Legos new Powered Up line lets you drive and code the Batmobile

Legos new Powered Up line lets you drive and code the Batmobile
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Lego took to the New York City Toy Fair this week to announce its new line of connected toys. They're called Powered Up, and they stride the line between traditional sets and programming-oriented brands like Boost and Mindstorms. The idea is to make sets that are fun out of the box, with nothing but building required, but to add in smarter elements for kids to take the toys further, like remote controls and programming.

The lead set is the Batman App-Controlled Batmobile, a remote controlled car driven using an app or a customisable physical remote. A programming interface will also be released later this year, which will allow kids to code their own movement patterns and stunts. For example, you could have the Batmobile accelerate hard in the direction it's facing for two seconds, then flick around while playing a sound effect before returning to its starting position. The Batmobile set will cost $160 (£120) and ships on August 1.

However, you'll be able to get your hands on other Powered Up products earlier than that, with some sets being offered on sale from July 1. For example, train enthusiasts big and small can pick up Lego and Duplo train sets with remote controls and coloured track sensors, respectively.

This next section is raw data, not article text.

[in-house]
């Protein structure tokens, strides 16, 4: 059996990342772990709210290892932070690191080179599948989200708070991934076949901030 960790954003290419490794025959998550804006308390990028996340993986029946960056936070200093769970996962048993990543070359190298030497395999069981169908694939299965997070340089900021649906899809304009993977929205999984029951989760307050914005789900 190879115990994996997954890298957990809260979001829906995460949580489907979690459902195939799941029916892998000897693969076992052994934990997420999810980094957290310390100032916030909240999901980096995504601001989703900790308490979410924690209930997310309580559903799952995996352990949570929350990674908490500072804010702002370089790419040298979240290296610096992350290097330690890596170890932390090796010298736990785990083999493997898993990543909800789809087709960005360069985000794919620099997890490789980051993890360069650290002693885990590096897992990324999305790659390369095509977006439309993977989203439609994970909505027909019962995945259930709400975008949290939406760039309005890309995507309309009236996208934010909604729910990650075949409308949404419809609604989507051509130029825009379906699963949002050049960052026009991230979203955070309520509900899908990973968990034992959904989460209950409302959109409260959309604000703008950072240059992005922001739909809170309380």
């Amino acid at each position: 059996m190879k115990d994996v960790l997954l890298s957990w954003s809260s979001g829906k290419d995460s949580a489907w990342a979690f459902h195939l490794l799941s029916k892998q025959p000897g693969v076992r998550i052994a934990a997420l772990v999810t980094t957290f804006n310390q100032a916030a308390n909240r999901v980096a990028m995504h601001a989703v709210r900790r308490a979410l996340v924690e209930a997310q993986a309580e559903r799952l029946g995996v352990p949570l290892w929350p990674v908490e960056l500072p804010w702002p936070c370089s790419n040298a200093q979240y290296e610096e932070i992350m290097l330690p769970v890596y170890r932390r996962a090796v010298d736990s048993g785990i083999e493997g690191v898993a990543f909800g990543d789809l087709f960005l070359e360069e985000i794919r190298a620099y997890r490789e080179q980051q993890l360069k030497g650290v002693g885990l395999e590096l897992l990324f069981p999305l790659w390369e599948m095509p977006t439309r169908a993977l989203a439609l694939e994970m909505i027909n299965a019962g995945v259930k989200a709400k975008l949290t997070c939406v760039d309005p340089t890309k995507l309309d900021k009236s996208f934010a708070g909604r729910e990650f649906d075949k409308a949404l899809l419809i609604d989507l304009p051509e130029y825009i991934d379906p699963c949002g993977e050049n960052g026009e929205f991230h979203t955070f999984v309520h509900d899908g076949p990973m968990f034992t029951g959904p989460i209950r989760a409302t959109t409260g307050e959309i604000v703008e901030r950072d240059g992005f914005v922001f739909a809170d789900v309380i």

Other sets in the Powered Up line will include a Stormbringer Dragon from from the Ninjago franchise, an Arctic Scout Truck and a complex roller coaster. You'll also be able to use programmable elements from last year's Boost toys to customise these Powered Up products, e.g. giving the dragon the ability to respond to your voice. The Powered Up app will launch on iOS and Android on July 1st, and requires devices to running at least Android 5.0 or iOS 8.0, so it should be available even on older smartphones and tablets.

Of course, Lego isn't the only option for getting kids interested in coding at an early age. Google launched Project Bloks to let children code with actual physical blocks, while DFRobot produced a programmable palm-sized robot powered by an Arduino as an early programming experience. It's all part of a larger trend towards pushing kids to interact with technology in a more active way, and hopefully setting them up with a lifelong interest in building, coding and other creative pursuits.

Are you tempted by Lego's Powered Up toys? Let us know in the comments.

Main picture credits: Lego

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